Perhaps Los Angeles’ community college system has used it’s great experience with so many students to justify all the money the taxpayers “generously” “give” to it. What kind of success does this system have? Well, one thing government does well is keep records (unless it involves our highest officials, of course—hi Epstein!), and so it’s easy enough to find out:

Fall 2011 Cohort
Completion Rate: 21.12 %
Transfer Rate: 9.13 %
LAVC SRTK Trend Data

 last updated 4/21/2016

    To emphasize: the school knows the above statistics because they submit them. They know what they’re doing wrong, know that they’re wasting money on educational fraud, but keep on doing it. 

    That completion rate is over a 3 year timeline, a bit of a problem when you consider we’re looking at a system which claims to have 2 year degrees. If we went to a 2 year completion rate, it’d likely be closer to 2% (a widely varying national average, with sub-1% rates quite common).

     We really should ask some questions here about why schools where around 80% of students don’t get their 2 year degrees in 3 years still get to call themselves 2 year schools…

      Ultimately, this is the real fraud of LACC and, frankly, most community colleges: they’re not colleges, and they don’t educated. But they do build nice palaces for their leaders, so there’s that.

Tuesday, September 17, 2019

Science And Tech Conference: Whites Need Not Apply

By Professor Doom

     One of the many, many, problems with having our campuses taken over by Progressives is their racism. The only real advantage to the takeover is this racism, long hidden via “wink and a nod” policies which were never in writing (but enforced through hiring and firing)…are now ever more commonly in black and white. 

      This is rather important, because in the past, whenever someone complained about those “wink and a nod” policies, they’d only be branded a dirty conspiracy theorist and fired…and none grieve the removal of dirty conspiracy theorists. But now that it’s all out in the open, no such branding can take place (although firings are still possible). A few years ago, a Kentucky university made it clear they wanted a physicist, just not a white one…and they put that request in writing.  Granted, once their racism became public, they backpedaled, but the fact remains: they really didn’t want more white professors on their campus.

      Things have escalated and now racist postings by our universities no longer get taken down:

New Voices in Science & Technology Studies: A C3 Symposium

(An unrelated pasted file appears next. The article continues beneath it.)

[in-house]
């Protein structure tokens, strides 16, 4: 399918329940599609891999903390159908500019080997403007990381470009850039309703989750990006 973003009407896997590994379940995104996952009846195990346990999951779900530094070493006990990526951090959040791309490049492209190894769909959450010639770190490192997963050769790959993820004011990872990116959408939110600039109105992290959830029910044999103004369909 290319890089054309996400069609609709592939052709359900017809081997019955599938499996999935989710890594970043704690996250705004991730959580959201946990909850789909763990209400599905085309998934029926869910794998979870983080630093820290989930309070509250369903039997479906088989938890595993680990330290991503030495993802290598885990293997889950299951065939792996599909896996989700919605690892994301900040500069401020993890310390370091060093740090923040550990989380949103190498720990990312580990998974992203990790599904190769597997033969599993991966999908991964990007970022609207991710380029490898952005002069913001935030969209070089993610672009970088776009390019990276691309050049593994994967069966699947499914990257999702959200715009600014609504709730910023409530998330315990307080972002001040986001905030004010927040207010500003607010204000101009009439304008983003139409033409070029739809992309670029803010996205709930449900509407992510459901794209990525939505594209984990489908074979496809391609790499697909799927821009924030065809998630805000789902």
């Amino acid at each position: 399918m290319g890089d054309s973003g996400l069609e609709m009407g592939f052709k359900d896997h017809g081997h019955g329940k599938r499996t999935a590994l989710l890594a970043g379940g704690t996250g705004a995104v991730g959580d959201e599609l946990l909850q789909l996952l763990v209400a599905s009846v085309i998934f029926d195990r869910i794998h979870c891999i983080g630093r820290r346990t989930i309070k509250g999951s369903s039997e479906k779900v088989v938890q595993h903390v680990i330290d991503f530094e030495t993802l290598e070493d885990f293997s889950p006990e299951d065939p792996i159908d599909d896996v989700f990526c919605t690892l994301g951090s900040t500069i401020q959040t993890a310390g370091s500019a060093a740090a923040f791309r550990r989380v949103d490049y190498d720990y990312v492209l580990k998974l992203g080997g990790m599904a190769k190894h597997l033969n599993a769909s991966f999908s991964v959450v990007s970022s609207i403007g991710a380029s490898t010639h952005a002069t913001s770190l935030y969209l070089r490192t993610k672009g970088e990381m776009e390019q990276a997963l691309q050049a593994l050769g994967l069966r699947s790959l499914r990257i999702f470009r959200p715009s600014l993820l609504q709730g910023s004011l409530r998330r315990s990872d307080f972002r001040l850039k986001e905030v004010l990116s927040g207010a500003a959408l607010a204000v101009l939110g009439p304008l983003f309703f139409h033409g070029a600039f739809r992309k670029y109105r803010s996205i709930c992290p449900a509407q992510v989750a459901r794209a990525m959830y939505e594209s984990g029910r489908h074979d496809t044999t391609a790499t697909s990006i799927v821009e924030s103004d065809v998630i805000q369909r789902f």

A symposium is a conference to discuss a particular subject, in this case science and technology. It’s a great opportunity for scholars, particularly new scholars, to introduce themselves, to show off their research and skills:

The Science & Technology Studies Program at Williams College invites papers on any topic concerned with science and technology and their relationship to society for a day-long symposium showcasing the work of early-career scholars (ABD or recent PhD) from…

        Now, “ABD” stands for “all but dissertation,” in other words a scholar who hadn’t yet received a doctorate in a specific field as yet, but will likely receive one soon, and be in search of a job shortly thereafter. Now, such conferences can be quite narrow, so the restriction of scholars “from…” isn’t that unusual, since it might specify a particular aspect of science and technology which is relevant for this conference. So, what’s the “from…” here?

…from historically underrepresented groups.

     Uh, what? Neither science nor technology cares one bit about history, that’s not what those fields are about. I remind the gentle reader that these claims of “underrepresented” ring quite hollow, since there’s never been a serious look at what level of representation is proper, or how things might be improved if we ever achieve those proper numbers. This is rather important, because wanting to know if there will ever be an end to this cry of “underrepresentation!” would be nice…there are a few departments/fiefdoms on campus where it’s very clear certain groups are overrepresented if we’re looking at demographic numbers, and still the cry is MOAR.

      The advertisement helpfully defines what the underrepresented groups are:

…defined here as African Americans, Alaska Natives, Arab Americans, Asian Americans, Latinx, Native Americans, Native Hawaiians, and other Pacific Islanders.

     Now, I’ve nothing against any of the above, but why is Williams College (where the conference is being held) granting this opportunity to start/advance a career to only certain groups? Is not Williams College inclusive? It’s a private school, so doesn’t need to be, but I would like to know their position.

      They helpfully include their equal opportunity statement in the posting:

Equal Employment Opportunity Statement

Beyond meeting fully its legal obligations for non-discrimination, Williams College is committed to building a diverse and inclusive community where members from all backgrounds can live, learn, and thrive.